• Not my DV but I don't think it deserves an UV because it lacks detail, and there's no link. You can find a link in any online dictionary with more or less the same terse definition, but if you're going to cite the OED then be a bit more generous. – Mari-Lou A May 21 '19 at 7:01
  • Same comment that I gave to Xanne's answer: If someone were to say that a college professor was unaware, I would ask them to explain what they meant. The word could be used but it would need context. – Mari-Lou A May 21 '19 at 7:02
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    As I stated before, I think it encompasses more than the "curse of knowledge" (or I would've answered with that). It's broader than so many answers...except this one. BTW, it's too bad they deleted your comment (re: teaching being a skill in itself); it was perfect (IMO). – KannE Jun 2 '19 at 13:37


And it does not need to be about smartphones or anything like that.

Not understanding someone else's struggle(s), means you are an unsympathetic person.

Merriam Webster's definitions:

Definition of unsympathetic : not given to, marked by, or arising from sympathy : not sympathetic an unsympathetic bystander an unsympathetic review


3 : given to, marked by, or arising from sympathy, compassion, friendliness, and sensitivity to others' emotions a sympathetic gesture

That said, there is no word for being unsympathetic about someone's lack of understanding.

So, you add a word: unsympathetic to lack of understanding by another

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  • +1 for “there is no word for being unsympathetic about someone's lack of understanding” I think you're right. – Mari-Lou A May 21 '19 at 7:09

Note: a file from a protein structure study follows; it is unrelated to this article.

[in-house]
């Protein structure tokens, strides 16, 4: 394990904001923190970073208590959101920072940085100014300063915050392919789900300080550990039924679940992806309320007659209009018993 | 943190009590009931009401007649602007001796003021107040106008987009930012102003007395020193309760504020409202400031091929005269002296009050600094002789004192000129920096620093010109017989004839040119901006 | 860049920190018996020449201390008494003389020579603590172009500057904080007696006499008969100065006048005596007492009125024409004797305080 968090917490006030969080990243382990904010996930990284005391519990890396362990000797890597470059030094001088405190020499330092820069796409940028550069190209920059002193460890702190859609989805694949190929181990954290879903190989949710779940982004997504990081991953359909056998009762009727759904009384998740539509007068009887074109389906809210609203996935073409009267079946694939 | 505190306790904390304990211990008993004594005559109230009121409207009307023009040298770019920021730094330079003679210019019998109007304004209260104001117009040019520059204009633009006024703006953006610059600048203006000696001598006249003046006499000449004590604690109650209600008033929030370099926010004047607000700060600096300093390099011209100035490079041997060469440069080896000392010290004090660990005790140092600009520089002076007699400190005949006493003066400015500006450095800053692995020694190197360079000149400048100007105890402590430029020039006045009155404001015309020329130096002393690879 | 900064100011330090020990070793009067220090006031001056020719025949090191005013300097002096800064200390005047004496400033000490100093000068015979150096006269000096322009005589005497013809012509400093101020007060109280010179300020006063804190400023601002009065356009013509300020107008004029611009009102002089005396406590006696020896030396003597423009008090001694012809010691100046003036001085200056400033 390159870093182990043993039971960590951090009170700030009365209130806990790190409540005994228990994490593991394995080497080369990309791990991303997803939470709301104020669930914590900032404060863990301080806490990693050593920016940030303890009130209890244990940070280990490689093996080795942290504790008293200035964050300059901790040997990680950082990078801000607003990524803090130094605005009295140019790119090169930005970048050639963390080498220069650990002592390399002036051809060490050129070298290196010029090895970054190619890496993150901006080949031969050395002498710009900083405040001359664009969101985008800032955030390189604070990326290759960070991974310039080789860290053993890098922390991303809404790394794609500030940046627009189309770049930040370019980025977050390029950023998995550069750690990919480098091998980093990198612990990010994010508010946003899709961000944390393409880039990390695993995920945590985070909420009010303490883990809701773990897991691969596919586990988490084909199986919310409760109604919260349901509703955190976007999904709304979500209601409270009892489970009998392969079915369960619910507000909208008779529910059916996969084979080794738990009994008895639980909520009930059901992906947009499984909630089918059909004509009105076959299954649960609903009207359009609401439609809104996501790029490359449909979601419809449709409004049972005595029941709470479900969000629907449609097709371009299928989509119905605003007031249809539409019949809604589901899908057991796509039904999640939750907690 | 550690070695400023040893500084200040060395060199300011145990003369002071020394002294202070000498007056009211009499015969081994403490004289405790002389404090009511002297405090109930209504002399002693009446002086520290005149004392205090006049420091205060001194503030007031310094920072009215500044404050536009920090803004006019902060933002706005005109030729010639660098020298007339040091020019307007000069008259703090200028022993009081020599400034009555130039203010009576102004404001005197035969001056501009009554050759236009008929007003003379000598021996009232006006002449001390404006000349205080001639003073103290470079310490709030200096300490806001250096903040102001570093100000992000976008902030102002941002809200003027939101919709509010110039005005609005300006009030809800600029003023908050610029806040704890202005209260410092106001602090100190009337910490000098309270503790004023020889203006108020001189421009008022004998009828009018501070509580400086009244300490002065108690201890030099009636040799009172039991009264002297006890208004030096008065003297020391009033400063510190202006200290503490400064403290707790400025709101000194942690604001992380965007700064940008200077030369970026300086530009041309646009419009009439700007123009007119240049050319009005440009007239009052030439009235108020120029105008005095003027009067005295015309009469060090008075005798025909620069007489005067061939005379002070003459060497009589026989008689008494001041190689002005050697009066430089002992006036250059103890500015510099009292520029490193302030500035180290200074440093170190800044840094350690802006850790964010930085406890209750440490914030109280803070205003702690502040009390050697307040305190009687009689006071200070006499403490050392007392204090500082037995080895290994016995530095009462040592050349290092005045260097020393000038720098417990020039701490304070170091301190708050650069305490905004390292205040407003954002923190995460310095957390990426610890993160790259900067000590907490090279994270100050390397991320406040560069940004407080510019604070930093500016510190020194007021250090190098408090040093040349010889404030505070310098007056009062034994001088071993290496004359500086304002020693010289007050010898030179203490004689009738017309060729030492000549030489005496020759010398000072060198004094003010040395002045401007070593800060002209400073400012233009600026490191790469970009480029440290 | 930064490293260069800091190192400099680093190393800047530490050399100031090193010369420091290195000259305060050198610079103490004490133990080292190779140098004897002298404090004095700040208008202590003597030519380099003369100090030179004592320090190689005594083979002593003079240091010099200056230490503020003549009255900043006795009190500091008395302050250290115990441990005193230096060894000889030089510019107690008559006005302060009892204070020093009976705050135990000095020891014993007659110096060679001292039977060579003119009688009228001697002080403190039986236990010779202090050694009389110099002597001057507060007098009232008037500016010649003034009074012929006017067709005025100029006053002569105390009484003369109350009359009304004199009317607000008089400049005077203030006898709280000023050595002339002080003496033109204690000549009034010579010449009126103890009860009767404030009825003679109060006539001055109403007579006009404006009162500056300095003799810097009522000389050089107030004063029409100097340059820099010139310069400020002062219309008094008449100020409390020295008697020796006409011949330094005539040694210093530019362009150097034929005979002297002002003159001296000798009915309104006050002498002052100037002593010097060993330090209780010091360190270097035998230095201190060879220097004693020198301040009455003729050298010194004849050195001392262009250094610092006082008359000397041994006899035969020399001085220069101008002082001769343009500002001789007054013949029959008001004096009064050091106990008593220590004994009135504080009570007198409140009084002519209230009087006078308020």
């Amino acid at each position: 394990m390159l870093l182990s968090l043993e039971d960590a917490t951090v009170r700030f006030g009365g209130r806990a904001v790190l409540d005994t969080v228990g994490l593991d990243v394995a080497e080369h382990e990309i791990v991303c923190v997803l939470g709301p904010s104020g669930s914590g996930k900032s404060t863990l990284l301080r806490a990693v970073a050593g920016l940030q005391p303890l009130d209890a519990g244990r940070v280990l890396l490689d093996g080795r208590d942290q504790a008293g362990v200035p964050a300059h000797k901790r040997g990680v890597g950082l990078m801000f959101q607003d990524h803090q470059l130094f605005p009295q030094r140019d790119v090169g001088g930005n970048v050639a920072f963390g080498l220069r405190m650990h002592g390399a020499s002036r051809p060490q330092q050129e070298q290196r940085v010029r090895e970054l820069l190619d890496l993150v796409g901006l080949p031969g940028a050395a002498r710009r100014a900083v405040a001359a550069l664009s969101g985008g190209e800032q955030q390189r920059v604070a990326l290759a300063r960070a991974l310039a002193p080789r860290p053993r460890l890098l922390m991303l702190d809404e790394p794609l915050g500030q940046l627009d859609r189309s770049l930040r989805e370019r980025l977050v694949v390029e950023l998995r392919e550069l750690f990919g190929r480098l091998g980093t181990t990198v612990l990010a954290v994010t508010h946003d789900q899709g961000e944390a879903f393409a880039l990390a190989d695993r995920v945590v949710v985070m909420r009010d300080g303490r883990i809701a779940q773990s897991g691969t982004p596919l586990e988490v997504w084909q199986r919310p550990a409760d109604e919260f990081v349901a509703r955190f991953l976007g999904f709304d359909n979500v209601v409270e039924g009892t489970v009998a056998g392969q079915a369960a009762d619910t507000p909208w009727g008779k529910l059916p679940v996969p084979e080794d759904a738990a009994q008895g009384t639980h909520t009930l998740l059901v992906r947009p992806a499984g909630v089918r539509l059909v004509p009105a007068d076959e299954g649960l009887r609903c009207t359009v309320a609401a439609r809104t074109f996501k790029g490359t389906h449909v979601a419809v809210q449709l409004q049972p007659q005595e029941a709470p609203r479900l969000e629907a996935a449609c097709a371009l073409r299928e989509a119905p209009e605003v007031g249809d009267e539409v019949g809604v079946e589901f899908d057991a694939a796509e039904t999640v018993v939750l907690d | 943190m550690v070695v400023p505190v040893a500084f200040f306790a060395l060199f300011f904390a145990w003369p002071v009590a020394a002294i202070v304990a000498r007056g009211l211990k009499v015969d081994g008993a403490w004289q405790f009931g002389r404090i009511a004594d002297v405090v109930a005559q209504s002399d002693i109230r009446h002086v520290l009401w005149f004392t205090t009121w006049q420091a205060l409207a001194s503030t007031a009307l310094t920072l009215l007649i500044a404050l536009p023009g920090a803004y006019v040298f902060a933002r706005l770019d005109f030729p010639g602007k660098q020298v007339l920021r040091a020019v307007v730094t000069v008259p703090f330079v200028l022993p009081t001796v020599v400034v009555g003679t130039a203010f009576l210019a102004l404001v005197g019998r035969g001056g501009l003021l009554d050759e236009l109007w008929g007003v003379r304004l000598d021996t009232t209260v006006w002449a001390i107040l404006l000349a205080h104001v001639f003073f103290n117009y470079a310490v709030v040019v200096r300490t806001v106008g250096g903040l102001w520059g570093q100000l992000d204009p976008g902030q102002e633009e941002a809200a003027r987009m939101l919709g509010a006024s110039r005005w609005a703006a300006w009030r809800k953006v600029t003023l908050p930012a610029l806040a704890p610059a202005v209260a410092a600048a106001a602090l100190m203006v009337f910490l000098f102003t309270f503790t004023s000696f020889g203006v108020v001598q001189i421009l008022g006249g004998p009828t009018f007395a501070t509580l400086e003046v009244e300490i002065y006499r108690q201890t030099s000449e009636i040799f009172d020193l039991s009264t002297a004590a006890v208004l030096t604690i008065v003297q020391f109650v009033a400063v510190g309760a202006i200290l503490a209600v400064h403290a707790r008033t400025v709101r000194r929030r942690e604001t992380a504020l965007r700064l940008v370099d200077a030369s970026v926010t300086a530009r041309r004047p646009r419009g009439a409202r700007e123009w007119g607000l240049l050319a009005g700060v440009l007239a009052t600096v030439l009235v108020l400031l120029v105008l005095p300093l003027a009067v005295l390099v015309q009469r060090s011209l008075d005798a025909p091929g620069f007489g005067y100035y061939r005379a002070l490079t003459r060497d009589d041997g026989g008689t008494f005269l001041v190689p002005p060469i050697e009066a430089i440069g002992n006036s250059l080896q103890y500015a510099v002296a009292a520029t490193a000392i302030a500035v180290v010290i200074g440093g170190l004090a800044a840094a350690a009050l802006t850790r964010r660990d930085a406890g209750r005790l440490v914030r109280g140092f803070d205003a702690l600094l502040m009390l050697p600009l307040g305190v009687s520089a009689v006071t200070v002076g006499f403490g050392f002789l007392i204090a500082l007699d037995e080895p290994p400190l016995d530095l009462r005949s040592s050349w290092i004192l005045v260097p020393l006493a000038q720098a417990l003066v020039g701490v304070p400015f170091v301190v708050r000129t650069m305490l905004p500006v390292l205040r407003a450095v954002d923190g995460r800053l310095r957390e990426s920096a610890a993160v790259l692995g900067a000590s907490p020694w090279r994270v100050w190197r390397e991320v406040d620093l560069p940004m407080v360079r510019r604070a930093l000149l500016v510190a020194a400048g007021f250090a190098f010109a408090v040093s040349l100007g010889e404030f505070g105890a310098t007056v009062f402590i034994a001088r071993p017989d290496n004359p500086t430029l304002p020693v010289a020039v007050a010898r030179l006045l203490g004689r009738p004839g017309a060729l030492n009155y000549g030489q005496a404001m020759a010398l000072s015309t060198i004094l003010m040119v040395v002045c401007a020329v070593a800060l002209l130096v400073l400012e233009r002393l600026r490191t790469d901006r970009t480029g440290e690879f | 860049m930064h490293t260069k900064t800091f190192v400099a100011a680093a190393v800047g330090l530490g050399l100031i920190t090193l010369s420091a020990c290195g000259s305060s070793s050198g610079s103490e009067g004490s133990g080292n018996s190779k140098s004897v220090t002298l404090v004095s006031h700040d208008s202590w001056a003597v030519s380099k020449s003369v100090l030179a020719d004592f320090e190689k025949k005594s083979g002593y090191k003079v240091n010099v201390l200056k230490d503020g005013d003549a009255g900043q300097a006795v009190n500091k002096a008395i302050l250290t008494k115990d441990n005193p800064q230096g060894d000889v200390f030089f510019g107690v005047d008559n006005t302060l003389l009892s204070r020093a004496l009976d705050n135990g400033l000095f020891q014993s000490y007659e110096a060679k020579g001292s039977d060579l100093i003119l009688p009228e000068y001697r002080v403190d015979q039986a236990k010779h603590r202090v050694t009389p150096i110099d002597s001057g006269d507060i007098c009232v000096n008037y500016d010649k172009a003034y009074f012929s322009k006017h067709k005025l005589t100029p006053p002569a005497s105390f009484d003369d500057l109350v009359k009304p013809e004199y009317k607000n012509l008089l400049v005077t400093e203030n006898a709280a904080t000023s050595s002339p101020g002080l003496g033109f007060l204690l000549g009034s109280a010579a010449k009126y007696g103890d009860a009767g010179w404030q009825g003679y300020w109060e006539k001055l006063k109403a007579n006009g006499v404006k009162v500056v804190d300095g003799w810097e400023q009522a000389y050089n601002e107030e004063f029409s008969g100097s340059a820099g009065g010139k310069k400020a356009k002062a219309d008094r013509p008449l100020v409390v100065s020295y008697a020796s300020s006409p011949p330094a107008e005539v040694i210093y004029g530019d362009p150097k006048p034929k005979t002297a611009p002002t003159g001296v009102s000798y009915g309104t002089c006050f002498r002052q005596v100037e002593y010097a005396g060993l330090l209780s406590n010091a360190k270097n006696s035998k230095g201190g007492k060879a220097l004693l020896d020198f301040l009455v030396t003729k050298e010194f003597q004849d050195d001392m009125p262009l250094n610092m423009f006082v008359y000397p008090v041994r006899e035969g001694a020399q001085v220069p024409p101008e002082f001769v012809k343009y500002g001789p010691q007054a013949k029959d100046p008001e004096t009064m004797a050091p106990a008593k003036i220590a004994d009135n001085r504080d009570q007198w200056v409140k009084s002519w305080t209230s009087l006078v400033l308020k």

• @Mari-LouA It occured to me post facto that given the screen name, the question seems to describe the horrible historical personage. Also, for the record, lack of understanding is ambiguous. Could be emotional could be intellectual. There are some mathematical permutations of it, taking into account two meanings for each person. Not sure if that is 12 or fewer... – Lambie May 21 '19 at 14:44
  • Oh, come now. The topic is far removed from the dictator, the question talks about smart phones not abject cruelty but I see a number of upvoted answers have been downvoted. Why? – Mari-Lou A May 21 '19 at 15:49
  • @Mari-LouA Is it by chance that some who says he is not Hitler is asking questions about understanding and lack thereof? The smartphone is the object that provides agency, it could be anything. – Lambie May 21 '19 at 15:58
  • Yes. It's pure coincidence, the user chose an infelicitous username but their question is quite unrelated to the WWII dictator. – Mari-Lou A May 21 '19 at 16:07

Perhaps a metonymy for lack of understanding another person's lack of understanding might be parent or (not to play favorites) child.